Samsung’s Fake Galaxy Tab Interviews: Hey, Those Words Sound Familiar!

By  |  Saturday, March 26, 2011 at 10:15 am

When I watched the video interviews with three “true-life” Galaxy Tab users that Samsung showed at its CTIA event, I was observant enough to figure out (with the help of about six minutes of Google research) that two of the users were actors and the other one works for a film-production company that counts Samsung among its clients. But I didn’t notice or detail every oddity about ¬†them. Folks who are discussing my story on all this, both in the comments and elsewhere on the Web, are having fun pointing out other curious things about the interviews, such as the fact that “leading New York real-estate CEO Joseph Kolinski” raves about the 8.9″ Galaxy Tab even though the only 8.9″ Tabs that Samsung itself had on hand at CTIA were non-working models.

Phil Earnhardt watched the YouTube version of Samsung’s CTIA event very carefully. The interviews open with fake magazine covers about the “interview” subjects…

Which open to simulated magazine spreads on the subjects…

The pages flip by in a jiffy, by Phil was apparently interested enough to hit pause and zoom in, so he could read the text on the real-state CEO interview. (As numerous people have noticed, it identifies him as Joseph Korinski even though he’s called Joseph Kolinski elsewhere, and seems to be played by an actor named…Joseph Kolinski.)

Here’s a fuzzy-blow up:

Phil even figured out that the text was lifted from a review of the original Galaxy Tab. One that wasn’t glowing–for instance, the text that Samsung’s video producers lifted says that the Tab is “no where near as polished and complete” as the original iPad.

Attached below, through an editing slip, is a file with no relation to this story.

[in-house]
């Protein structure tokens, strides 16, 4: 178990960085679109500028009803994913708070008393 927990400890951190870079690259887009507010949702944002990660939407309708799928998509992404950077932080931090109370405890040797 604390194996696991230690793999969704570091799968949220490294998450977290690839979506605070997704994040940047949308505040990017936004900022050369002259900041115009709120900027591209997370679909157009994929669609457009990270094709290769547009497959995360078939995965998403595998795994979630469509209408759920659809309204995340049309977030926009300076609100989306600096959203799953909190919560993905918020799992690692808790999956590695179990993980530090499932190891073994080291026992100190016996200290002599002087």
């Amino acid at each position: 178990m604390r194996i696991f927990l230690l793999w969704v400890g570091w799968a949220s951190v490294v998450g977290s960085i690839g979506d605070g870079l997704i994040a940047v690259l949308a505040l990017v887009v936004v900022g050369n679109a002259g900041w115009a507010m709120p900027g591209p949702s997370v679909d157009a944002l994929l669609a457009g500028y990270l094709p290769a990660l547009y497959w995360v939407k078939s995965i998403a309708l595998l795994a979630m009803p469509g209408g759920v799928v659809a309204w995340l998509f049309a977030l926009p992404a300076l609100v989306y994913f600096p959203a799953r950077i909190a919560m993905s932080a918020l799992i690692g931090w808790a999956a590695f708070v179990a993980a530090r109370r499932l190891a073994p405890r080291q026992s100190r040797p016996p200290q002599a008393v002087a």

When Phil quoted the review, it sounded familiar. As well it should have: I wrote it. It’s the piece I did for TIME last November.

The “business magazine” that “interviewed” Kolinksi/Korinski has a TIME-like red ribbon around its cover; perhaps whoever was responsible for mocking it up decided that it would be appropriate to, um, borrow words from TIME to fill it.

I’m amused by this twist. But now I’m more befuddled then ever. Let’s see: Neither Joseph Kolinski nor Joseph Korinski is a real leading New York real-estate tycoon. But Joseph Kolinski is a real successful New York actor. And while the words in his magazine-interview text aren’t his own, they are real. It’s just that they’re mine…

 
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33 Comments For This Post

  1. John.Obeto Says:

    Sheeez!

    Was there any attribution at all?

  2. Lawn Mowing Online Says:

    Where’s the fail whale when you need him?

  3. curious Says:

    Is there a copyright violation there?

  4. CndnRschr Says:

    At least you can say Samsung is consistent in their copying. Plagiarism or flattery or they simply don't get it? I wonder if the real Jeff played a part in the filming and editing? Were the Samsung pitch men played by actors too (or second hand car salesmen)?

  5. Sarcon Says:

    Sadly, Samsung lost my business long ago. I bought a Samsung P&S camera from them a couple years ago. It was way behind the times. And I bought a Samsung Laser Printer. Toasted itself in under two years.

    Samsung may be a good company, but their commercial products? No thanks.

  6. BC2009 Says: